by Dish Staff
— ABC News (@ABC) December 18, 2014
Earlier this week, Beinart made the case that Obama is bouncing back:
This year’s dominant storyline was about Obama and the midterm elections. Most key Senate races took place in red and purple states where Democratic candidates distanced themselves from Obama, thus magnifying the media’s perception that he was a political pariah.
Next year, however, the story won’t be 2014 but 2016. And the Democratic story, in all likelihood, will be Hillary Clinton’s march toward her party’s nomination. While Obama was certainly unpopular this fall in states like Kentucky, he remains quite popular among the liberal activists who play an outsized role in Democratic primaries. In fact, Obama retains a connection to many them that Hillary Clinton has never enjoyed. The closer she comes to the nomination, the more nostalgic some of those grassroots liberals will become about Obama. And this new context—Obama versus Hillary among Democratic activists—rather than Obama versus Alison Lundergan Grimes among Kentucky midterm voters—will cast him in a more favorable light.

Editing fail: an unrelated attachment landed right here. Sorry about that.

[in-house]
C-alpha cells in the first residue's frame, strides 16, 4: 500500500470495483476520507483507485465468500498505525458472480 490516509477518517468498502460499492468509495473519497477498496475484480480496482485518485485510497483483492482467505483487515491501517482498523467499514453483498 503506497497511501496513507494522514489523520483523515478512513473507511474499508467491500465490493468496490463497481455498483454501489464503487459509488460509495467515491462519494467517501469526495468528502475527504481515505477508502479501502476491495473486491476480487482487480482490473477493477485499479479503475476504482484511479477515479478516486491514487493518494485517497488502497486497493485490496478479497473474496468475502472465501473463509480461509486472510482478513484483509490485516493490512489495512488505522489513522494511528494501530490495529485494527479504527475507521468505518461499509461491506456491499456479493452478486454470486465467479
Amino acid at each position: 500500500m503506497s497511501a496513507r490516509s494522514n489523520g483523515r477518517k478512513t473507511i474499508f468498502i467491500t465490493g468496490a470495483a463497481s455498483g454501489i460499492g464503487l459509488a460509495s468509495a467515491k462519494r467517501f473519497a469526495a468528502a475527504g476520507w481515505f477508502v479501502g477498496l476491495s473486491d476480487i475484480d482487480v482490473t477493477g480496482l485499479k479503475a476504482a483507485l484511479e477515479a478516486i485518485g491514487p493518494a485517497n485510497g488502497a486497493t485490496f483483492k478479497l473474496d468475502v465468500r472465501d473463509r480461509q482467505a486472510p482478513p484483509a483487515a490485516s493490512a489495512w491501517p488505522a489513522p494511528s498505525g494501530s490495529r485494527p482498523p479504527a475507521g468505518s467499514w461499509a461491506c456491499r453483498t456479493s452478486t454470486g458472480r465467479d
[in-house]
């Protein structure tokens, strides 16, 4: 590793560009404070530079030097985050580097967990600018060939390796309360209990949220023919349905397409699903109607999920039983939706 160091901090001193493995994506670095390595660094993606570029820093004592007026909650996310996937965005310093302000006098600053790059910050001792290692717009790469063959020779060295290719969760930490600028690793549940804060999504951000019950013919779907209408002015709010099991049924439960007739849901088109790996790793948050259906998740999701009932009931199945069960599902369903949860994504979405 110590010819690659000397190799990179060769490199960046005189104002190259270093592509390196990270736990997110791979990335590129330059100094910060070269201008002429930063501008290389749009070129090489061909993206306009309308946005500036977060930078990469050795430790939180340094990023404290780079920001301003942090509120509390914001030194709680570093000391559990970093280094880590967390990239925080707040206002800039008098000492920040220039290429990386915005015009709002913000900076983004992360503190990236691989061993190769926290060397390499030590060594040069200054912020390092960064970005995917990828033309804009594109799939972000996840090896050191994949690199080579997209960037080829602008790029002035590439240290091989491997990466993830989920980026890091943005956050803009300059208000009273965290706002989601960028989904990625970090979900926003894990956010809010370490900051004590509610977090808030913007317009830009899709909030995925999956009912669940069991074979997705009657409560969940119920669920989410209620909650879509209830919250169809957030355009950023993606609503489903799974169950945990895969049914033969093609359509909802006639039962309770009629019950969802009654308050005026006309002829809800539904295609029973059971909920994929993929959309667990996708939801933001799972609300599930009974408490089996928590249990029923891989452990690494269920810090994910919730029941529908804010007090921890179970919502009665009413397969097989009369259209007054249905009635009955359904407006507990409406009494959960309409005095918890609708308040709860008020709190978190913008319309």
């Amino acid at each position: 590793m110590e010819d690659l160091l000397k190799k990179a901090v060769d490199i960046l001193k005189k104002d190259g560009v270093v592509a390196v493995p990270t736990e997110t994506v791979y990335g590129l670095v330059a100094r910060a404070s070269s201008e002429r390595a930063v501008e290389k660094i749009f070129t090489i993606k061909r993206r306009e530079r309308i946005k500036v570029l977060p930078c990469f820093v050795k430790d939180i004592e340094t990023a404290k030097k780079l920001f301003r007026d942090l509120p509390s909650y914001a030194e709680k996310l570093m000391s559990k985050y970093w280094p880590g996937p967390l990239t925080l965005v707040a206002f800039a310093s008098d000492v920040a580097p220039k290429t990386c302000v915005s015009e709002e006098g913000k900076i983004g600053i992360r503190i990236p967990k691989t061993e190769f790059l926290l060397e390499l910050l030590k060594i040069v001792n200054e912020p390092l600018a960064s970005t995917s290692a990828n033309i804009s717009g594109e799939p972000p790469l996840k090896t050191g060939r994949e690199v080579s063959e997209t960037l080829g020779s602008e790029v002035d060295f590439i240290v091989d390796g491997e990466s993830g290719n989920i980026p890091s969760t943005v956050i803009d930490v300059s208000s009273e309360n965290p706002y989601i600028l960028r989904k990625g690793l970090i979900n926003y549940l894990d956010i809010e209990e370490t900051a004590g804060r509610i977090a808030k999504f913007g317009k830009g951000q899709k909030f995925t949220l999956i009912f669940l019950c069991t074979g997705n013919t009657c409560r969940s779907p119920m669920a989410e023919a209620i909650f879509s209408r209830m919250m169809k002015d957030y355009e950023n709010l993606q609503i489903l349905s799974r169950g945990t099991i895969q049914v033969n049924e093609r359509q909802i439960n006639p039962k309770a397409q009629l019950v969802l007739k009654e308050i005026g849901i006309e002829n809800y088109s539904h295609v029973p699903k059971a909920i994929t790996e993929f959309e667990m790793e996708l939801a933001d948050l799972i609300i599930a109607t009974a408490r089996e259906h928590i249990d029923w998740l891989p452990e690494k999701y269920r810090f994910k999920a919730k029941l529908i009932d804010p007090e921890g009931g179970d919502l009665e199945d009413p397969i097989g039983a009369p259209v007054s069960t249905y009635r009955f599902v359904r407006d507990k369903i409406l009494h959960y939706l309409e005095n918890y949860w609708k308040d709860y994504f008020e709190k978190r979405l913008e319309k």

That may be true, but Waldman isn’t expecting Obama to win the approval of many Republicans:
[P]artisan identification has sorted and sharpened, and people on both sides are even less willing to give the other side’s guy credit for anything. Bush’s approval among Democrats was in the single digits for most of the last three years of his presidency, and Obama’s approval among Republicans has hovered around 10 percent (sometimes even lower) since 2010.
What that means is that if Obama has a revival in approval, it’ll look not like the 65 percent Clinton had at the end of his term or Reagan had just before Iran-Contra, but more like 50 or 55 percent. That represents most everyone from his party, and a little over half of independents. There are actually very few true independents; most lean to one party or another. Obama won’t get approval from the Republican-leaning ones, but he can get the Democratic-leaning ones, and if things are going well, most of the true independents (who represent maybe 10 percent of the population). Add that all up and it’ll come out to something like that 55 percent number.